After some thought, most eventually say something like, "Well, I think so. I hope so. No one's said he doesn't." In fact, as they ultimately admit, they don't really know for sure. It's a question worth asking. Do your people trust you?
- From an HBR introduction to an upcoming series of posts on the topic of trust and teams.
Should be a fascinating and fun read. Managing teams is challenging and difficult but most of all, it's incredibly rewarding. Finding the right match between team and leader / manager can be a frustrating process, and one that can result in innumerable successes.
If you are interested in a global brand with an incredibly talented team searching for a leader, look no further than the current (and very public) drama at Chelsea Football Club.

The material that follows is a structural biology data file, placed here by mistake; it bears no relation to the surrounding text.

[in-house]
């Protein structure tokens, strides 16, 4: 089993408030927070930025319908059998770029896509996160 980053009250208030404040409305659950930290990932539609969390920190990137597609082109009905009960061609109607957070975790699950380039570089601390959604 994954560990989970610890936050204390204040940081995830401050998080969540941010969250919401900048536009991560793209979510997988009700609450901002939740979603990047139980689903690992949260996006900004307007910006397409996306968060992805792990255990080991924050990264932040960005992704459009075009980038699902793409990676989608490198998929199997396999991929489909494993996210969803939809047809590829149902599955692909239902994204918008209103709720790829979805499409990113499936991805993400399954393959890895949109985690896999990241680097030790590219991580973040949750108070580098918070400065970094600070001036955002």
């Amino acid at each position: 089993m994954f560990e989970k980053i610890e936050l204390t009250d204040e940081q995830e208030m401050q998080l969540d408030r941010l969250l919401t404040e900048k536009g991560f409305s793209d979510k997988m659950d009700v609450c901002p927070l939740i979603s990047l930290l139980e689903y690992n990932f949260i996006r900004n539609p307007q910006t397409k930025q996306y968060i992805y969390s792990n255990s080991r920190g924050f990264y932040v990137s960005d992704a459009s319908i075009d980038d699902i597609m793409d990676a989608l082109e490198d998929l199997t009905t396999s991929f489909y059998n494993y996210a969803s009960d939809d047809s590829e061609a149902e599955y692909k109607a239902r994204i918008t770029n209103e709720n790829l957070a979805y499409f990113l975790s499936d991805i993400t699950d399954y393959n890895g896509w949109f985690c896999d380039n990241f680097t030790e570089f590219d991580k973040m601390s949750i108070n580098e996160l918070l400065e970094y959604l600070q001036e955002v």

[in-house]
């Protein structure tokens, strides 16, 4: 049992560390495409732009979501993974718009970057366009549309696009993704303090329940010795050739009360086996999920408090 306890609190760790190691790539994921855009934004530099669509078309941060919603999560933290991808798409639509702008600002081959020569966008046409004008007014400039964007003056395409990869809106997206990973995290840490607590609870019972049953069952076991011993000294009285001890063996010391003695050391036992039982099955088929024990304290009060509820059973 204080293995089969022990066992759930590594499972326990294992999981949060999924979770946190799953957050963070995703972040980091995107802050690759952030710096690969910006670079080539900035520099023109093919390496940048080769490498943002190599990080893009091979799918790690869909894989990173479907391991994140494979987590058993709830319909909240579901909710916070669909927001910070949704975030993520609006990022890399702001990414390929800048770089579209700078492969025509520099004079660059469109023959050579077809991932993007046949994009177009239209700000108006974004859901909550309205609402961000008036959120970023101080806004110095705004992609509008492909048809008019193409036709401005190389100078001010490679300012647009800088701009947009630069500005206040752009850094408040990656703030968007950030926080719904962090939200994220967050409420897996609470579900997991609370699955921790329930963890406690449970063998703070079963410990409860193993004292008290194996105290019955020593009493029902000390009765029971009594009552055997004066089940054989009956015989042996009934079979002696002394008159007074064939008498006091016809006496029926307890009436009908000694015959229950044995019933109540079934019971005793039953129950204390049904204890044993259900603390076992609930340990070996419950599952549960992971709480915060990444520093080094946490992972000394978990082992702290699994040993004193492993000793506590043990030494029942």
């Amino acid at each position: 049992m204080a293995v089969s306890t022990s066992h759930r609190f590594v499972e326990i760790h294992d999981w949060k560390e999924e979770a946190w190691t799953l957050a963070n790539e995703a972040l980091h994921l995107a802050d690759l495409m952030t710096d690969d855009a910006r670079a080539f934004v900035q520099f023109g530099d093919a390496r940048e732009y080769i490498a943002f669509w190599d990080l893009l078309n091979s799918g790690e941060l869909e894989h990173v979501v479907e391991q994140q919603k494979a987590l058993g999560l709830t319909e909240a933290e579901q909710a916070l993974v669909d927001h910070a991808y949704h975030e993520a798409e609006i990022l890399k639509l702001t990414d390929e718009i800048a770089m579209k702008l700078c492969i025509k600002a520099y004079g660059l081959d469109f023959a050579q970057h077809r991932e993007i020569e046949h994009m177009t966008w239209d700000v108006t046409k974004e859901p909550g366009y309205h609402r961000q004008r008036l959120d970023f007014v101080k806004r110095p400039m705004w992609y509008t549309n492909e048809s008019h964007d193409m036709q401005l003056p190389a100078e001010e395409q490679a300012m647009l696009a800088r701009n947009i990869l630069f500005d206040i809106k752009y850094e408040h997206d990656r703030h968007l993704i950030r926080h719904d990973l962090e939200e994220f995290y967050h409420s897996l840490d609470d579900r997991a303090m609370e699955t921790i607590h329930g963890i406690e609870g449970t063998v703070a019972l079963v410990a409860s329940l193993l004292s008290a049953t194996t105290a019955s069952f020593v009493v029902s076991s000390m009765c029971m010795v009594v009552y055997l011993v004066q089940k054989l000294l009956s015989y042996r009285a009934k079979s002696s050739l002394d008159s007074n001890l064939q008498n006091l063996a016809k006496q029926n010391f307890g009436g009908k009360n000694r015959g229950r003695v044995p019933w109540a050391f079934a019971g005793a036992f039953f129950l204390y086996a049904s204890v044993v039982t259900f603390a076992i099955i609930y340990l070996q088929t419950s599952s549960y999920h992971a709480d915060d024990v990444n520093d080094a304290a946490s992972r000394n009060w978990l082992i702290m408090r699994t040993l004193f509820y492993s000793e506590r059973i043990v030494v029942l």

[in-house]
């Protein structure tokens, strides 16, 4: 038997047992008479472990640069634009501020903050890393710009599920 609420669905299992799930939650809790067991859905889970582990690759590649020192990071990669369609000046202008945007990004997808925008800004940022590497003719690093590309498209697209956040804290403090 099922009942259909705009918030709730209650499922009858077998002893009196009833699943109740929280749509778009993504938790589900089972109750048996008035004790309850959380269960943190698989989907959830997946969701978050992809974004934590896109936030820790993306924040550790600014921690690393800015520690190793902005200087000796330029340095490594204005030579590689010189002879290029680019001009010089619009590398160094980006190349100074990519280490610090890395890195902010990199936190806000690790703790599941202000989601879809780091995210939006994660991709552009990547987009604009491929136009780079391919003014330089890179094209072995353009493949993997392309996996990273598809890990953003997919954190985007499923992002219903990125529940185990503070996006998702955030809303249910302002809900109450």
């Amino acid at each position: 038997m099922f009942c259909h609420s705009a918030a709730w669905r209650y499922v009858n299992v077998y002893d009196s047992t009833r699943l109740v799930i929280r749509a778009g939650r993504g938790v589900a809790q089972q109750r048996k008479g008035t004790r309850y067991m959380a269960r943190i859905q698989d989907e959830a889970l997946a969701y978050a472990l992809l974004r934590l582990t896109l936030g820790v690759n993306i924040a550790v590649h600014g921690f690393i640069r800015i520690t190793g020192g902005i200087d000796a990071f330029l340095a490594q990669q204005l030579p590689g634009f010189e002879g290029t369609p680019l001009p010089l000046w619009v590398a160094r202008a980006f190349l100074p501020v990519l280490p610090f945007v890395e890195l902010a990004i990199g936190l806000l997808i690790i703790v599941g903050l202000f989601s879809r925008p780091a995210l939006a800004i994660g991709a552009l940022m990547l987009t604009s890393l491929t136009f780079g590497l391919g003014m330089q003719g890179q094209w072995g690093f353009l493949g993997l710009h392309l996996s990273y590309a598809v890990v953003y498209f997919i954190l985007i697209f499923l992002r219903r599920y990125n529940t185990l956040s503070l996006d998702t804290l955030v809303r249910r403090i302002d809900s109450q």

As the HBR introduction continues...
Indeed, the need for such openness may cut against the grain of many managers, especially new managers, who believe that as the boss they're able to take action without having to explain it to everyone involved.
I find it odd that new managers today would be less open and transparent than their predecessors. In a world of increasing openness, do new managers believe this isn't a good thing?
The managers and leaders I've known to be exceptional have been very open and available, which helped their teams build trust and success.
The flip side is the opposite.
I do hope these new managers believe in and support open and transparent communication with their teams.
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